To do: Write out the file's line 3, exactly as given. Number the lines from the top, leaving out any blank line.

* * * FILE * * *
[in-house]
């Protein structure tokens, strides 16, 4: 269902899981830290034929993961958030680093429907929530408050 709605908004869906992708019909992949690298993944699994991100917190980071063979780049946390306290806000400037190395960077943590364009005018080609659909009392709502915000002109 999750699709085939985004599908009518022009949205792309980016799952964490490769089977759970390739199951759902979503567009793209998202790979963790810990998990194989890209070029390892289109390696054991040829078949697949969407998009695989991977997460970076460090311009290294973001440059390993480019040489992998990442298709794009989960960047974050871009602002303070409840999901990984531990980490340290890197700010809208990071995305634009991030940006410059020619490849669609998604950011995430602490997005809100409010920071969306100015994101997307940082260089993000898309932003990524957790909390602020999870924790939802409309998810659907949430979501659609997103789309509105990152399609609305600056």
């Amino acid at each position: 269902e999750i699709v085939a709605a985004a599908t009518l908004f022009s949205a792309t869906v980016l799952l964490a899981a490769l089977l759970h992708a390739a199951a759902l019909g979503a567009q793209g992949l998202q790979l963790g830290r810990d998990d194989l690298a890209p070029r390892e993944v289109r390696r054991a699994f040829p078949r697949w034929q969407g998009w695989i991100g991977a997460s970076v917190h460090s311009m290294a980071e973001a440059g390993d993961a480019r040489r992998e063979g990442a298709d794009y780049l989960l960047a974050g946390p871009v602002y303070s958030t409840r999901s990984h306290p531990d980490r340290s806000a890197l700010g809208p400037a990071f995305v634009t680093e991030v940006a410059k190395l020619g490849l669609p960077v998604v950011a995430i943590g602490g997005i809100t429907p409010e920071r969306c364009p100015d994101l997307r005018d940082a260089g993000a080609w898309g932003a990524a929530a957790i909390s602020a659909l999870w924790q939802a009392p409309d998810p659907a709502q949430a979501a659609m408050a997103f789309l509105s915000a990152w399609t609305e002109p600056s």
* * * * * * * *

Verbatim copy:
């Amino acid at each position: 269902e999750i699709v085939a709605a985004a599908t009518l908004f022009s949205a792309t869906v980016l799952l964490a899981a490769l089977l759970h992708a390739a199951a759902l019909g979503a567009q793209g992949l998202q790979l963790g830290r810990d998990d194989l690298a890209p070029r390892e993944v289109r390696r054991a699994f040829p078949r697949w034929q969407g998009w695989i991100g991977a997460s970076v917190h460090s311009m290294a980071e973001a440059g390993d993961a480019r040489r992998e063979g990442a298709d794009y780049l989960l960047a974050g946390p871009v602002y303070s958030t409840r999901s990984h306290p531990d980490r340290s806000a890197l700010g809208p400037a990071f995305v634009t680093e991030v940006a410059k190395l020619g490849l669609p960077v998604v950011a995430i943590g602490g997005i809100t429907p409010e920071r969306c364009p100015d994101l997307r005018d940082a260089g993000a080609w898309g932003a990524a929530a957790i909390s602020a659909l999870w924790q939802a009392p409309d998810p659907a709502q949430a979501a659609m408050a997103f789309l509105s915000a990152w399609t609305e002109p600056s």